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Possible help for real estate market
Old 03-14-2009, 01:18 PM   #1
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Possible help for real estate market

In mulling over the current real estate dellima, I have come up with one area of the mortgage problem not being addressed nor solutions offered.

It is believed that the lack of momentum in the real estate market is caused by the oversupply mostly due to current foreclosures. Though this is true, it is only partially true. A good portion of the homeowners (responsible mortgage paying) homeowners who actually “had” equity in their homes at one time, now find in order to sell their home, they would have to pay the bank the shortfall in order to sell as well as lose their deposit. Many are now forced to stay in their homes, or allow foreclosure in order to move. This situation is making the real estate spiral worse, as NO ONE can move, except of course people of means or who have owned their home for a very long time.

People who have been responsible in paying their mortgage should be given an avenue to be able to move. They should be able to transport their mortgage without need of additional down payment or perhaps even given half credit from the mortgagor of their original down payment.

So assume you’re once $250,000 home is now worth $165,000 and of that $250,000 you put 10% down or $25,000, and you now have a mortgage of $225,000. If you want to sell, you will have to pay the bank $60,000 and lose your $25,000 down payment. Since you don’t have $60,000 to pay the bank and another $25,000 to put down on a new house, you must either stay put, or walk and let them foreclose. Not good for anybody.

However, if you could swap your home for one of equal value (you sell yours first to establish the value) and take your mortgage with you to your new home, you would be able to move, not lose your whole down payment, and save your credit. Granted you would still owe more than the house is worth, but you would be ahead of the game in that you were able to move without defaulting. You would wind up with a $225,000 (or less if the mortgagor gives you half credit for your down payment) mortgage on a home that is currently only worth $165,000, but that’s what you have now, and that’s what the bank has now. But at least you have been given a way to move. If the bank allows you to walk from your current mortgage, they have less, and so do you.

Granted this is not the answer for those people, who are in over their heads and not paying their mortgage, but what about the other 80% of responsible mortgage paying homeowners who are “stuck” because they owe more than the property is worth and they can’t move unless they default. Wouldn’t that help these individuals at least be “able” to move.

A big question in my mind concerning this RE problem is, how many who are walking now are doing so because they are truly in over their heads and can’t pay as opposed to those who do not want to pay cause it’s not worth what they are paying for now. I can’t help think the later is more prevalent than anyone is talking about.

There is no fairness in this situation. For all of us who are still paying our mortgage regardless what the value of our house is worth now –we are still in the majority, and any bailing out of any measure is not fair to us. However, as with the banks and the economy, we are forced to look at the big picture, and do whatever is necessary to come out of this and get home sales moving again. There are many plans that I have mulled over in my mind that would mitigate loses both to the homeowner and the banks to help the situation. The fear however, if put into action, how many more would bale ship to get out of their overpriced homes, thereby making the situation even worse. It is a catch 22.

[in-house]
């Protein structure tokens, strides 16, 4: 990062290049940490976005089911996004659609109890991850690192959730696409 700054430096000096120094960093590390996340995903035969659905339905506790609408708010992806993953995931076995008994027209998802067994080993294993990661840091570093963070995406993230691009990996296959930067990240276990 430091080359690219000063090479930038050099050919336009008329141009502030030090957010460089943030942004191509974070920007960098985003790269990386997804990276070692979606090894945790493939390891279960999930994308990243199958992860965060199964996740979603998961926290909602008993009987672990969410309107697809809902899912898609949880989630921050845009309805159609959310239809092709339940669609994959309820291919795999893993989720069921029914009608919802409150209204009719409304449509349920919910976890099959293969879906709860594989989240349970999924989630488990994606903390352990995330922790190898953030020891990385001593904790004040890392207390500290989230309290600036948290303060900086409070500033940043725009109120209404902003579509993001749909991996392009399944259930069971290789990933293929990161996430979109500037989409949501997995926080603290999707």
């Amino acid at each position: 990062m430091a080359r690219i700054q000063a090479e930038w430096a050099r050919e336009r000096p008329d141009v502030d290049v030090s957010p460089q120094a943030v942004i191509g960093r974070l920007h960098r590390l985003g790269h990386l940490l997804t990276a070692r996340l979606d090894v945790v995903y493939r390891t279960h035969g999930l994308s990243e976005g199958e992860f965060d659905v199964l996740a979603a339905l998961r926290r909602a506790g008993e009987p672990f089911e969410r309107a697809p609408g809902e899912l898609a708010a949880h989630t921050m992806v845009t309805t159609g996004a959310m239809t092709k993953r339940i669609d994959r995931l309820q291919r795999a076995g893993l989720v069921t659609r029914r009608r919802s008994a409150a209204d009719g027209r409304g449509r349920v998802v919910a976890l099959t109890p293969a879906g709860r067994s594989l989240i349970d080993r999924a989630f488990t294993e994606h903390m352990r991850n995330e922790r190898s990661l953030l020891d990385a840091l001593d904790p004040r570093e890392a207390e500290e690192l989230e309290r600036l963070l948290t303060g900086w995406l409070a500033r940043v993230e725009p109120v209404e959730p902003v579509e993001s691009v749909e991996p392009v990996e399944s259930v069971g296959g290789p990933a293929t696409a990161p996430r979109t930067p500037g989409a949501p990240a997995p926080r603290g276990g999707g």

But what is clear to me is that for us citizens willing to take the responsibility of continuing to pay our mortgage, that plans should be enacted to allow us to move forward, and that in itself would be a big help to getting the market and home sales moving again.

Would be interested in hearing your opinion on what you think the actual numbers of people are in this upside down situation who are either not moving or worse walking because of it.
And last, would they be willing to take such a deal?


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Old 03-14-2009, 01:31 PM   #2
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I think that's one of the reasons for the decline, but even if foreclosures stopped today, it's hard to convince people to buy a house if they think they may be laid off within the next few months. Add to that all the buyers "on the sidelines" waiting for prices to stop falling, and there's a lot of negative mojo weighing on housing right now.

"Hey, for every ten dollars, that's another hour that I have to be in the work place. That's an hour of my life. And my life is a very finite thing. I have only 'x' number of hours left before I'm dead. So how do I want to use these hours of my life? Do I want to use them just spending it on more crap and more stuff, or do I want to start getting a handle on it and using my life more intelligently?" -- Joe Dominguez (1938 - 1997)
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Old 03-14-2009, 06:17 PM   #3
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Yes, that is a factor, but I don't think as much today as it was last year. A realtor friend of mine told me many people would like to make a move but can't cause they are upside down. There are a number of factors, but I think this one I mention is growing and is significant now. Don't forget, were not talking about first time buyers or second home buyers here. What sense would it make to try and wait for the absolute bottom if your sitting on a house anyway, that will decline with the one you want to buy.
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